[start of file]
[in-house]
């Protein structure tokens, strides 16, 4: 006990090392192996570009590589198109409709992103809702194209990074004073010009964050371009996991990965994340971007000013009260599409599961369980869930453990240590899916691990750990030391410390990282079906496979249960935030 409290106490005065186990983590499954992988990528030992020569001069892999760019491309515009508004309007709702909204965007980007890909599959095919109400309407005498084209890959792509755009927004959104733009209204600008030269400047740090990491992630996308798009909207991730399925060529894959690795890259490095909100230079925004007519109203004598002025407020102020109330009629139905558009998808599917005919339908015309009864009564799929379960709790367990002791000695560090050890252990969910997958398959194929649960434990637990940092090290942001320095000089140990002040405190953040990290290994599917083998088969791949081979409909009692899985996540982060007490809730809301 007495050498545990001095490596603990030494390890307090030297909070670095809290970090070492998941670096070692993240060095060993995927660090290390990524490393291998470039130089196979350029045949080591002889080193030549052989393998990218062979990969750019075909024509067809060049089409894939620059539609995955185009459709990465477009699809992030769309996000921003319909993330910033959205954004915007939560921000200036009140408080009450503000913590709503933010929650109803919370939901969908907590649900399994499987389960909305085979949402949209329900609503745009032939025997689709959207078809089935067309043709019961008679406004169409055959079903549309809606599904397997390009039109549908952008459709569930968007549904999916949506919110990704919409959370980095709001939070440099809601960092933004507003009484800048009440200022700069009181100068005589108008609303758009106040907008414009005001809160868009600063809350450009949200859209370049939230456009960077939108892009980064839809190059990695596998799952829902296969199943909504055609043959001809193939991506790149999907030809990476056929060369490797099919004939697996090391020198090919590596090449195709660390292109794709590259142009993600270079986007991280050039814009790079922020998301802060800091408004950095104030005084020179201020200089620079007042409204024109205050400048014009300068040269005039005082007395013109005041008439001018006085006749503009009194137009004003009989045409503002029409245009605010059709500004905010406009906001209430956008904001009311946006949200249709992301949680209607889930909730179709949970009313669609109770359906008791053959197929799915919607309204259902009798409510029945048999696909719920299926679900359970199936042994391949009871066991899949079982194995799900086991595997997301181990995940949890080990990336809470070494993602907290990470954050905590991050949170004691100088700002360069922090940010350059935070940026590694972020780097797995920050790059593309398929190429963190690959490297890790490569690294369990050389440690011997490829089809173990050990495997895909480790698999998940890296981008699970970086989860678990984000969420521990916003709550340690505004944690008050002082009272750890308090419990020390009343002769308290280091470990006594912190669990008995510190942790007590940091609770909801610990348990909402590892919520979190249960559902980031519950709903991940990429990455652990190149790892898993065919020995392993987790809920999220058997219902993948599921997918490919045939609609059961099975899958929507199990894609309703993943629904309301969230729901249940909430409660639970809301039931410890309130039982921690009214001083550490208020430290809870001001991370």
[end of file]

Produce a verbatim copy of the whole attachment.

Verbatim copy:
[in-house]
């Protein structure tokens, strides 16, 4: 006990090392192996570009590589198109409709992103809702194209990074004073010009964050371009996991990965994340971007000013009260599409599961369980869930453990240590899916691990750990030391410390990282079906496979249960935030 409290106490005065186990983590499954992988990528030992020569001069892999760019491309515009508004309007709702909204965007980007890909599959095919109400309407005498084209890959792509755009927004959104733009209204600008030269400047740090990491992630996308798009909207991730399925060529894959690795890259490095909100230079925004007519109203004598002025407020102020109330009629139905558009998808599917005919339908015309009864009564799929379960709790367990002791000695560090050890252990969910997958398959194929649960434990637990940092090290942001320095000089140990002040405190953040990290290994599917083998088969791949081979409909009692899985996540982060007490809730809301 007495050498545990001095490596603990030494390890307090030297909070670095809290970090070492998941670096070692993240060095060993995927660090290390990524490393291998470039130089196979350029045949080591002889080193030549052989393998990218062979990969750019075909024509067809060049089409894939620059539609995955185009459709990465477009699809992030769309996000921003319909993330910033959205954004915007939560921000200036009140408080009450503000913590709503933010929650109803919370939901969908907590649900399994499987389960909305085979949402949209329900609503745009032939025997689709959207078809089935067309043709019961008679406004169409055959079903549309809606599904397997390009039109549908952008459709569930968007549904999916949506919110990704919409959370980095709001939070440099809601960092933004507003009484800048009440200022700069009181100068005589108008609303758009106040907008414009005001809160868009600063809350450009949200859209370049939230456009960077939108892009980064839809190059990695596998799952829902296969199943909504055609043959001809193939991506790149999907030809990476056929060369490797099919004939697996090391020198090919590596090449195709660390292109794709590259142009993600270079986007991280050039814009790079922020998301802060800091408004950095104030005084020179201020200089620079007042409204024109205050400048014009300068040269005039005082007395013109005041008439001018006085006749503009009194137009004003009989045409503002029409245009605010059709500004905010406009906001209430956008904001009311946006949200249709992301949680209607889930909730179709949970009313669609109770359906008791053959197929799915919607309204259902009798409510029945048999696909719920299926679900359970199936042994391949009871066991899949079982194995799900086991595997997301181990995940949890080990990336809470070494993602907290990470954050905590991050949170004691100088700002360069922090940010350059935070940026590694972020780097797995920050790059593309398929190429963190690959490297890790490569690294369990050389440690011997490829089809173990050990495997895909480790698999998940890296981008699970970086989860678990984000969420521990916003709550340690505004944690008050002082009272750890308090419990020390009343002769308290280091470990006594912190669990008995510190942790007590940091609770909801610990348990909402590892919520979190249960559902980031519950709903991940990429990455652990190149790892898993065919020995392993987790809920999220058997219902993948599921997918490919045939609609059961099975899958929507199990894609309703993943629904309301969230729901249940909430409660639970809301039931410890309130039982921690009214001083550490208020430290809870001001991370």